There is neither Jew nor Greek, there is neither slave nor free, there is no male and female, for you are all one in Christ Jesus. (Galatians 3:28 ESV) 

Here there is not Greek and Jew, circumcised and uncircumcised, barbarian, Scythian, slave, free; but Christ is all, and in all. (Colossians 3:11 ESV) 

My brothers, show no partiality as you hold the faith in our Lord Jesus Christ, the Lord of glory. (James 2:1 ESV) 


From these passages we see that the Jewish idea of special election attaching to them as Jews is passé.  Circumcision was the sign of a covenant that was in this very council being rejected.  Along with the story of how God manifested grace to the Gentiles at Cornelius’ house Peter included a dénouement of the old Jewish covenant with which they were all familiar:  God obviously was not blessing that covenant any longer because it was a continual source of frustration, pain, and anxiety.  The advent of Christ and the religion that he established was vastly different.  It had universal appeal and is offered to anyone, regardless of race or ethnicity.  It was accompanied by signs and wonders by which God testified to the Gentles being “acceptable” to him.  That is, the Jews are not the special people any more.  That is Peter’s principal point in his summary before the council above.  God will save both Jews and Gentiles by his grace, exactly what Paul wrote several times. 
 
Notice what Peter did *not* say in his speech above.  He made no reference to the trance that he entered, the vision that he saw of a sheet let down, or the decree that God made, “Do not call unclean what I have cleansed.”  This exclusion of material fact focuses our attention on what exactly he called “grace.”  The vision was not the grace.  The free selection of food was not the grace to which he referred.  The decree was not referred to as grace.  Again, what actually happened at Cornelius’ house takes grace out of the realm of speculation, theology, or even of special revelation.  What he saw with his eyes and heard with his ears at a point in time and space caused him to say “grace.”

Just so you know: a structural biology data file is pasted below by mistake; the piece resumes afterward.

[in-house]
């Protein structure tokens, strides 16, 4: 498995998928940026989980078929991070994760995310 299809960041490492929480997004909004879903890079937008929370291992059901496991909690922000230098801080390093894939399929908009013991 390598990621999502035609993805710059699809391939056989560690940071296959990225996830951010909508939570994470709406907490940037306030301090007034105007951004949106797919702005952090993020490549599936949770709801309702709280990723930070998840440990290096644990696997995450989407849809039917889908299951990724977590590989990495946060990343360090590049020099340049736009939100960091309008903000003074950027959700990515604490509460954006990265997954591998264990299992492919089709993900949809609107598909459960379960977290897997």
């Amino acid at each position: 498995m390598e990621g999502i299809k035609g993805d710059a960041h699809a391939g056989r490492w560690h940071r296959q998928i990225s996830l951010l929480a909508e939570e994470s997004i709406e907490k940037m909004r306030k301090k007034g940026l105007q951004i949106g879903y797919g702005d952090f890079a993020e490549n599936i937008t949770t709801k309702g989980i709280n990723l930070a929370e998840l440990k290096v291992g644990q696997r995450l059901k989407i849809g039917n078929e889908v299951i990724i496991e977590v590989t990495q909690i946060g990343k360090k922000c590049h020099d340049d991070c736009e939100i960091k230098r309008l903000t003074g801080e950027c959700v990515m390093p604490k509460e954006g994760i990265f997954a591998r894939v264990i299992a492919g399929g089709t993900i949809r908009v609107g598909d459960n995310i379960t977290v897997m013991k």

Likewise, what Paul experienced in his work among the Gentiles caused him to follow Peter in the nomenclature of “grace.”

What did they see that they called “grace?” 
 
They saw God act.  Specifically, they saw the Holy Spirit poured out both on themselves “at first” and then upon Gentiles that believed later.  Peter said in the speech above about the event at Cornelius’ house, “Giving them the Holy Spirit just as he did to us.”  That fact alone convinced him that God made no distinction between Gentile and Jew but that all are saved by grace. 
 
Therefore, the definition of grace is the divine activity that saves, specifically the operation of the Holy Spirit, initially and continually, to convict, convince, heal, free, deliver, empower, discipline, correct, sanctify, and lead us in Christian discipleship. 
 
That seems to be what Paul had in mind when the Galatians were tempted to fall away: 
 
Let me ask you only this: Did you receive the Spirit by works of the law or by hearing with faith? Are you so foolish? Having begun by the Spirit, are you now being perfected by the flesh? Did you suffer so many things in vain—if indeed it was in vain? Does he who supplies the Spirit to you and works miracles among you do so by works of the law, or by hearing with faith— just as Abraham “believed God, and it was counted to him as righteousness”? (Galatians 3:2-6 ESV) 

Just as we find Christian “perfection” associated with the ethic of love we see in the New Testament a close association of “grace” with divine power at work to save – in the Spirit, the power of God, miracles, and gifts of the Spirit being exercised effectively.  Here are a few passages on point: 
 
And with great power the apostles were giving their testimony to the resurrection of the Lord Jesus, and great grace was upon them all. (Acts 4:33 ESV) 
 
And Stephen, full of grace and power, was doing great wonders and signs among the people. (Acts 6:8 ESV) 
 
Having gifts that differ according to the grace given to us, let us use them: if prophecy, in proportion to our faith; if service, in our serving; the one who teaches, in his teaching; the one who exhorts, in his exhortation; the one who contributes, in generosity; the one who leads, with zeal; the one who does acts of mercy, with cheerfulness. (Romans 12:6-8 ESV) 
 
According to the grace of God given to me, like a skilled master builder I laid a foundation, and someone else is building upon it. Let each one take care how he builds upon it. (1 Corinthians 3:10 ESV) 
Because I was sure of this, I wanted to come to you first, so that you might have a second experience of grace. (2 Corinthians 1:15 ESV) 
 
But he said to me, “My grace is sufficient for you, for my power is made perfect in weakness.” Therefore I will boast all the more gladly of my weaknesses, so that the power of Christ may rest upon me. (2 Corinthians 12:9 ESV) 
 
Of this gospel I was made a minister according to the gift of God's grace, which was given me by the working of his power. To me, though I am the very least of all the saints, this grace was given, to preach to the Gentiles the unsearchable riches of Christ, (Ephesians 3:7-8 ESV) 
 
But grace was given to each one of us according to the measure of Christ's gift. Therefore it says,
                “When he ascended on high he led a host of captives,
                                and he gave gifts to men.”